In today's competitive world your organization needs to constantly evolve and adapt to the rapidly changing environment. If you don't change on time your organization will come to an end. Although, change is a very complicated process.
No matter how good the change might be for you or your organization it is very difficult to adapt to new things. This is because our brains are hardwired to look for familiar and easy things.
So, how do you change? The ADKAR model provides you with 5 steps that make change a reality. Read this article till the end to know what the ADKAR model is and how you can use it.
What is the ADKAR Model?
The ADKAR model was developed by author Jeff Hiatt, after analyzing the change patterns of more than 700 organizations. The model provides a 5 step framework that one needs to follow to make change possible. After a point of time, change becomes necessary for the growth of the organization to help evolve and stay in the competition. You can even use the ADKAR model at an individual level too.
This framework can be followed in any sequence, although it is highly recommended to follow the ADKAR model in the sequence given below.
- A: Awareness
- D: Desire
- K: Knowledge
- A: Ability
- R: Reinforcement
In the first stage, you need to make sure that your employees are aware of the exact reason why they need to change. This step is very crucial because change is a complicated process.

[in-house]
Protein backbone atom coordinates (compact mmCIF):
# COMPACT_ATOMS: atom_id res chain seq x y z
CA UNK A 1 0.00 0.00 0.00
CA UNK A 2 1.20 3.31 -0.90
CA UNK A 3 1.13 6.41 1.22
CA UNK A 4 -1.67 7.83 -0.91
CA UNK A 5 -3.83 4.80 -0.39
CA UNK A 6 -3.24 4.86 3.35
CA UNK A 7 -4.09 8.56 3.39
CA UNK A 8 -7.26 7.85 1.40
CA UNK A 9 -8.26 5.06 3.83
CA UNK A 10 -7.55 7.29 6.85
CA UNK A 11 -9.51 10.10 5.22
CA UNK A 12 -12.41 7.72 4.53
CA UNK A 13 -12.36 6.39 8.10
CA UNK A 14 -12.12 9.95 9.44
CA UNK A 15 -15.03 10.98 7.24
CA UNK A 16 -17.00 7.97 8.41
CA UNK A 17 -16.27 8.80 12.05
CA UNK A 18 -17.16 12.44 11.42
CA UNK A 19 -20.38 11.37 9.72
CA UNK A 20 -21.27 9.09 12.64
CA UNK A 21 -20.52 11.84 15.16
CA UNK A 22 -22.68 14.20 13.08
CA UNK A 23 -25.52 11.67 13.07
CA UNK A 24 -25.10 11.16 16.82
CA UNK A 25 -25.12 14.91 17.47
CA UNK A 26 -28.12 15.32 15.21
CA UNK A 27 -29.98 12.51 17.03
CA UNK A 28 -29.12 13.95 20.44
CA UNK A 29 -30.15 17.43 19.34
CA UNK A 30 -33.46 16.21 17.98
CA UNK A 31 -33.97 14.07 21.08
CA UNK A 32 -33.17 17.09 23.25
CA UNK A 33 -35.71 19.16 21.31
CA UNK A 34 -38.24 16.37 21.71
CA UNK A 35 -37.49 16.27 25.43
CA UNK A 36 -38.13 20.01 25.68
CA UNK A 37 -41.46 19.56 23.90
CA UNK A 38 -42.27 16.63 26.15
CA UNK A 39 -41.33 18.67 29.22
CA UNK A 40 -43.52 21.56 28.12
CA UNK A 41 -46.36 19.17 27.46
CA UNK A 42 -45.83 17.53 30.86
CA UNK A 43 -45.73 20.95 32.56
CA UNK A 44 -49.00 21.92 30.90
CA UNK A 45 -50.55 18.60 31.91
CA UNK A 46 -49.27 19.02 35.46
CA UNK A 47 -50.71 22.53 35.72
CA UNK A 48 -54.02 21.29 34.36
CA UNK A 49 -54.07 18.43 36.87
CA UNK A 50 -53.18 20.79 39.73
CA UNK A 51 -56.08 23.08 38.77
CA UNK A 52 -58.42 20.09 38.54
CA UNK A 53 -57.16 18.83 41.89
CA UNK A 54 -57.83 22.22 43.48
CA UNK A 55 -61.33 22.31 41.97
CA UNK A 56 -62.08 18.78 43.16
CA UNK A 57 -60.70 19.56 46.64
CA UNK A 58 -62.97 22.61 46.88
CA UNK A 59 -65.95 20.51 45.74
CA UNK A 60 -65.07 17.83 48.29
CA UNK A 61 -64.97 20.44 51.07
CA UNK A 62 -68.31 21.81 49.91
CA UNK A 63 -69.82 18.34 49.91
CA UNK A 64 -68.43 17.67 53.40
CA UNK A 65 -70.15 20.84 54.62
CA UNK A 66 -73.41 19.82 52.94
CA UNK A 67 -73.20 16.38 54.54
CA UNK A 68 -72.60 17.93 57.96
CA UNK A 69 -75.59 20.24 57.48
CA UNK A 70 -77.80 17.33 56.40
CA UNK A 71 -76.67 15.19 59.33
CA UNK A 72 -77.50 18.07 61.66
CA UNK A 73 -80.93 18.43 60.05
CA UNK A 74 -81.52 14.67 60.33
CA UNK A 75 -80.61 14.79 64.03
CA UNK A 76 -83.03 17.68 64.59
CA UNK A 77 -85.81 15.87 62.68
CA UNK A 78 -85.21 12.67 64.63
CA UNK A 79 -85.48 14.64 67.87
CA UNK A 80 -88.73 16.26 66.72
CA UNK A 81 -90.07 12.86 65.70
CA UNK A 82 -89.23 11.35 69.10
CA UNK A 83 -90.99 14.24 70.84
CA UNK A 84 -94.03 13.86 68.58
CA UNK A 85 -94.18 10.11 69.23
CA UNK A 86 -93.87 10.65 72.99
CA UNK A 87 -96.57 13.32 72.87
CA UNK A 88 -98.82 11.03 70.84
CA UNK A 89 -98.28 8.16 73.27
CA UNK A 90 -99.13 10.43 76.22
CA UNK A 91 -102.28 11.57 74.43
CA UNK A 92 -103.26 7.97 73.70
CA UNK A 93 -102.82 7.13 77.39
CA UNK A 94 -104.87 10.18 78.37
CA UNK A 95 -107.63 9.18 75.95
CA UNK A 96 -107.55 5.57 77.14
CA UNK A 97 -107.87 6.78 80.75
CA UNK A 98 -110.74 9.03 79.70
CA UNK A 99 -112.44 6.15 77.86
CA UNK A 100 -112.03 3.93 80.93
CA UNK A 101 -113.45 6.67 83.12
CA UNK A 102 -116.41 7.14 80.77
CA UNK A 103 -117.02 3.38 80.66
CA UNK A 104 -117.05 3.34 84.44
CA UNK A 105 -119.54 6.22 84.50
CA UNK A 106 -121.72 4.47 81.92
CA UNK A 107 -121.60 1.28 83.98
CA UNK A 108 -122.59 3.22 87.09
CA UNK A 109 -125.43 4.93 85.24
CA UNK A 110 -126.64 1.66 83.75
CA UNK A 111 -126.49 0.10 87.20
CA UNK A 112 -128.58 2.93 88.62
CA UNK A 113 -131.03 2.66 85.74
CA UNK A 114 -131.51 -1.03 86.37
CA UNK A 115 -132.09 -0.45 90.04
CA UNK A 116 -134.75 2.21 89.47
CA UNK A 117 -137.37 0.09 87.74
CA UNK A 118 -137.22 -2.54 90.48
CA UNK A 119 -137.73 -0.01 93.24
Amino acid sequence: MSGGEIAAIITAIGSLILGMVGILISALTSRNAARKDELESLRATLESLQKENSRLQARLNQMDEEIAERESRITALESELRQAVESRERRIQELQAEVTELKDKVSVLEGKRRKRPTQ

Sometimes, we are habituated to doing things in a certain way that even if someone comes up with a more efficient way to do that work we don't take the initiative to change. This is why telling your employees the benefits of change is very important. Don't keep the conversation one-directional. Ask them questions and build trust.
Share real-life examples and tell different stories to help your employees understand the need for change. Don't complicate things and break down all the steps in an easy-to-understand manner. Remember, you don't want to scare your employees, rather encourage them to take the right steps for change.
Understanding the need for change and having the desire to take the right steps to change are two different things. This is a very tricky phase because you cannot easily understand what others are feeling.
If there is no desire, your decision for change might not go well with your employees and that may proceed to make things worse. That is why healthy company culture is required to excel. So, the desire for change is very necessary to achieve the wanted results.
To foster desire tell your employees how the change will make their work easier or why they should be concerned about the change. For example, don't tell your employees that they must use the new software launched by your company for sales and marketing. Instead, make them understand how easy it would be for the sales and marketing team to monitor reports and send details to different teams using the new software.